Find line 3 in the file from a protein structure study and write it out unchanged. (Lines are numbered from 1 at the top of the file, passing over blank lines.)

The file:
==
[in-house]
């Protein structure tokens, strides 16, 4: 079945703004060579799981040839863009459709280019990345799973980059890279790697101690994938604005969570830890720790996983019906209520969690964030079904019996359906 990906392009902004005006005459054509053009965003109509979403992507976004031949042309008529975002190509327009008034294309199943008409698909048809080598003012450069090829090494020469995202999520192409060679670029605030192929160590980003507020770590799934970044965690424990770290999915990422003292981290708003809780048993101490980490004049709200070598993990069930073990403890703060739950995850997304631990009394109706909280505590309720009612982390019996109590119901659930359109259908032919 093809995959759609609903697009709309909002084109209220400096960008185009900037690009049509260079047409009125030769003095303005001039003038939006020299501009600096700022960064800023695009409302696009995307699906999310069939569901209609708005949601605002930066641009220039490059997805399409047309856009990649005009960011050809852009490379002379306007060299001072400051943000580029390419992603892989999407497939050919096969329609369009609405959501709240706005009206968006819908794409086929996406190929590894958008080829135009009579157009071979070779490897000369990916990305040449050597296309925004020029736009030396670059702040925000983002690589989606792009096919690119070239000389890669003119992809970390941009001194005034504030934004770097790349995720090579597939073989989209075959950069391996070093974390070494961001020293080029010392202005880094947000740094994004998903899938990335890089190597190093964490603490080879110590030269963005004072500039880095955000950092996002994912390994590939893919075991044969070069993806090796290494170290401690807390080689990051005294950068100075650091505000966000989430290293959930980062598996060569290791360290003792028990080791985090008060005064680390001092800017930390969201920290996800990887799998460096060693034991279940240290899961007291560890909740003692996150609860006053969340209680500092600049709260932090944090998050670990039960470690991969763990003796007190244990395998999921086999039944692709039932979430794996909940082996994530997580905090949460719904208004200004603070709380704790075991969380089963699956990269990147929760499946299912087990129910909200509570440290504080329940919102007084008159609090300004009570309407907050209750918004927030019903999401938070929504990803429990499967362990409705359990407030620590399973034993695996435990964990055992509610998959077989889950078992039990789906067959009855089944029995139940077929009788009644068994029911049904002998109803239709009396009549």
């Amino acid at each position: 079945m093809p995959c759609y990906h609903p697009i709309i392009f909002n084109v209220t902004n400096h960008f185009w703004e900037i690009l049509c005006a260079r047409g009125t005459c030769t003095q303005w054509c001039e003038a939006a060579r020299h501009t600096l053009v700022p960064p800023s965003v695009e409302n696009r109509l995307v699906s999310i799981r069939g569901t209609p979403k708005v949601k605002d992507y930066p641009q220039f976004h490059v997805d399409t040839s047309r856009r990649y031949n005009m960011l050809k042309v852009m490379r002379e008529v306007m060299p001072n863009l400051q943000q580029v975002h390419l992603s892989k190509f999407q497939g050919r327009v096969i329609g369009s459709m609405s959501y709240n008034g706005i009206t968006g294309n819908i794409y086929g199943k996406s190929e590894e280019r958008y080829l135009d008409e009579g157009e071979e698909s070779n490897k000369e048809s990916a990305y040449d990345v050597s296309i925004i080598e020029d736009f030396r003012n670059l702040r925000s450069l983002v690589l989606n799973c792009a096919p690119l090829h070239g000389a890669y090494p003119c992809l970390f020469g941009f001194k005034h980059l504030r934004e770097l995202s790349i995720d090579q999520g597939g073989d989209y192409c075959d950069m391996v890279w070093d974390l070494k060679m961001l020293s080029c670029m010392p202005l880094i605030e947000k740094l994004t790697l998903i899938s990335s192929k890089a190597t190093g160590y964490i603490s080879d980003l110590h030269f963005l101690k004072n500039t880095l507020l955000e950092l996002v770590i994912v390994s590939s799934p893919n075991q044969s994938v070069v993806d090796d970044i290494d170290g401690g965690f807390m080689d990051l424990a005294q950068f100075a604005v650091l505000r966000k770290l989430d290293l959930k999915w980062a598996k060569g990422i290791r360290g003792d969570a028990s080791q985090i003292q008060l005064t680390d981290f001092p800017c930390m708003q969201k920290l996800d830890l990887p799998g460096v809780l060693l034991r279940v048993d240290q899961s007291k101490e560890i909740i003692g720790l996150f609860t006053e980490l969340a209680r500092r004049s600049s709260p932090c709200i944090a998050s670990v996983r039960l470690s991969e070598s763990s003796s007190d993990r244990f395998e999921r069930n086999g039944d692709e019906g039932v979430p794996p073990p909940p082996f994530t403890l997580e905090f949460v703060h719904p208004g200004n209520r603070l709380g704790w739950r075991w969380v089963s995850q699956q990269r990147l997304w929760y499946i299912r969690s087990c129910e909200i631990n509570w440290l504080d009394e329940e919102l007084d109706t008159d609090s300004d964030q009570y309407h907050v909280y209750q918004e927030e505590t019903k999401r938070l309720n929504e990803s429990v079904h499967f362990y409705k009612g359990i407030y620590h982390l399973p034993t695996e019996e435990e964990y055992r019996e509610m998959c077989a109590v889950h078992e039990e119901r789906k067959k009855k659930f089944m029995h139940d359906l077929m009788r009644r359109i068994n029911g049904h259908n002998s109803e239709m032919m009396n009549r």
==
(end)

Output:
């Amino acid at each position: 079945m093809p995959c759609y990906h609903p697009i709309i392009f909002n084109v209220t902004n400096h960008f185009w703004e900037i690009l049509c005006a260079r047409g009125t005459c030769t003095q303005w054509c001039e003038a939006a060579r020299h501009t600096l053009v700022p960064p800023s965003v695009e409302n696009r109509l995307v699906s999310i799981r069939g569901t209609p979403k708005v949601k605002d992507y930066p641009q220039f976004h490059v997805d399409t040839s047309r856009r990649y031949n005009m960011l050809k042309v852009m490379r002379e008529v306007m060299p001072n863009l400051q943000q580029v975002h390419l992603s892989k190509f999407q497939g050919r327009v096969i329609g369009s459709m609405s959501y709240n008034g706005i009206t968006g294309n819908i794409y086929g199943k996406s190929e590894e280019r958008y080829l135009d008409e009579g157009e071979e698909s070779n490897k000369e048809s990916a990305y040449d990345v050597s296309i925004i080598e020029d736009f030396r003012n670059l702040r925000s450069l983002v690589l989606n799973c792009a096919p690119l090829h070239g000389a890669y090494p003119c992809l970390f020469g941009f001194k005034h980059l504030r934004e770097l995202s790349i995720d090579q999520g597939g073989d989209y192409c075959d950069m391996v890279w070093d974390l070494k060679m961001l020293s080029c670029m010392p202005l880094i605030e947000k740094l994004t790697l998903i899938s990335s192929k890089a190597t190093g160590y964490i603490s080879d980003l110590h030269f963005l101690k004072n500039t880095l507020l955000e950092l996002v770590i994912v390994s590939s799934p893919n075991q044969s994938v070069v993806d090796d970044i290494d170290g401690g965690f807390m080689d990051l424990a005294q950068f100075a604005v650091l505000r966000k770290l989430d290293l959930k999915w980062a598996k060569g990422i290791r360290g003792d969570a028990s080791q985090i003292q008060l005064t680390d981290f001092p800017c930390m708003q969201k920290l996800d830890l990887p799998g460096v809780l060693l034991r279940v048993d240290q899961s007291k101490e560890i909740i003692g720790l996150f609860t006053e980490l969340a209680r500092r004049s600049s709260p932090c709200i944090a998050s670990v996983r039960l470690s991969e070598s763990s003796s007190d993990r244990f395998e999921r069930n086999g039944d692709e019906g039932v979430p794996p073990p909940p082996f994530t403890l997580e905090f949460v703060h719904p208004g200004n209520r603070l709380g704790w739950r075991w969380v089963s995850q699956q990269r990147l997304w929760y499946i299912r969690s087990c129910e909200i631990n509570w440290l504080d009394e329940e919102l007084d109706t008159d609090s300004d964030q009570y309407h907050v909280y209750q918004e927030e505590t019903k999401r938070l309720n929504e990803s429990v079904h499967f362990y409705k009612g359990i407030y620590h982390l399973p034993t695996e019996e435990e964990y055992r019996e509610m998959c077989a109590v889950h078992e039990e119901r789906k067959k009855k659930f089944m029995h139940d359906l077929m009788r009644r359109i068994n029911g049904h259908n002998s109803e239709m032919m009396n009549r």